Culture is upstream from politics. University life is upstream from media culture. Kirchick notes that “this culture of intolerance and closed-mindedness is absolutely affecting media. And we've had a series of scandals over the past few months at three of the most important literary, political, intellectual publications in this country. We had The Atlantic hiring a conservative writer who said one or two things about abortion that upset people and then firing him after a couple days. We had Steve Bannon invited to be interviewed by David Remnick at the New Yorker Festival. Within hours of this being announced, writers at The New Yorker rose up and demanded that he be disinvited because his presence would legitimize white supremacy. To see journalists — people who are supposedly committed to investigation, to having conversations — trying to shut down a conversation, I thought was telling. Then most recently at the New York Review of Books, where I'm an occasional contributor, the editor Ian Buruma was forced to resign because he published an essay by a man who had been accused of sexual improprieties — a man who had also actually been legally exonerated. So I think these are three examples of how these ideas being incubated at our top universities are finding their way into mainstream cultural institutions."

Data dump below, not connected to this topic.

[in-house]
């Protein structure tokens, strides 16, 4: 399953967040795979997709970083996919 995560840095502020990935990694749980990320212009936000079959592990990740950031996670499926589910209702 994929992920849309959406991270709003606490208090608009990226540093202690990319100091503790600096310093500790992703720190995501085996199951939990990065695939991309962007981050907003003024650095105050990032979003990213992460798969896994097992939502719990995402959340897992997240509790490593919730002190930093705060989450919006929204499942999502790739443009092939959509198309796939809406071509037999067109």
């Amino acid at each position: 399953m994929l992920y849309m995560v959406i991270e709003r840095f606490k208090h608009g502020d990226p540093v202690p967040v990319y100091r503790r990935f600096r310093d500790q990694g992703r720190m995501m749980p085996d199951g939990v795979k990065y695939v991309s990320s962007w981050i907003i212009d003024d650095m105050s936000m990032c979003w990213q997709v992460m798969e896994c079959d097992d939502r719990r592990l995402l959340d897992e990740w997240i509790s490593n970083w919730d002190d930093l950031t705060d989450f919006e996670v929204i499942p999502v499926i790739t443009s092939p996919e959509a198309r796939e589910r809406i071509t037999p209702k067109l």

And that, for Kirchick, cuts near to the heart of the matter. “During the whole Kavanagh debacle,” he said, “you could see reporters for mainstream news outlets — NBC News, the Washington Post, the New York Times — on Twitter being openly partisan. I see it with a lot of coverage of the Trump administration. I'm no fan of Donald Trump; I supported Hillary Clinton, I've been a strong critic of him. But I think so much of the coverage is colored by the bias of many journalists. I think that you can trace this to the fact that the academy is becoming a part of Blue America. I think institutions like Yale really need to be broadly representative of the country. The Yale Daily News does does a survey every year on incoming freshmen, and they found that there are more LGBTQ students than conservatives. I'm someone who would probably fall into both categories. I think that that's a problem, because there are a lot fewer LGBTQ people in the country than there are conservatives. I think that's a problem if Yale wants to produce leaders for America.”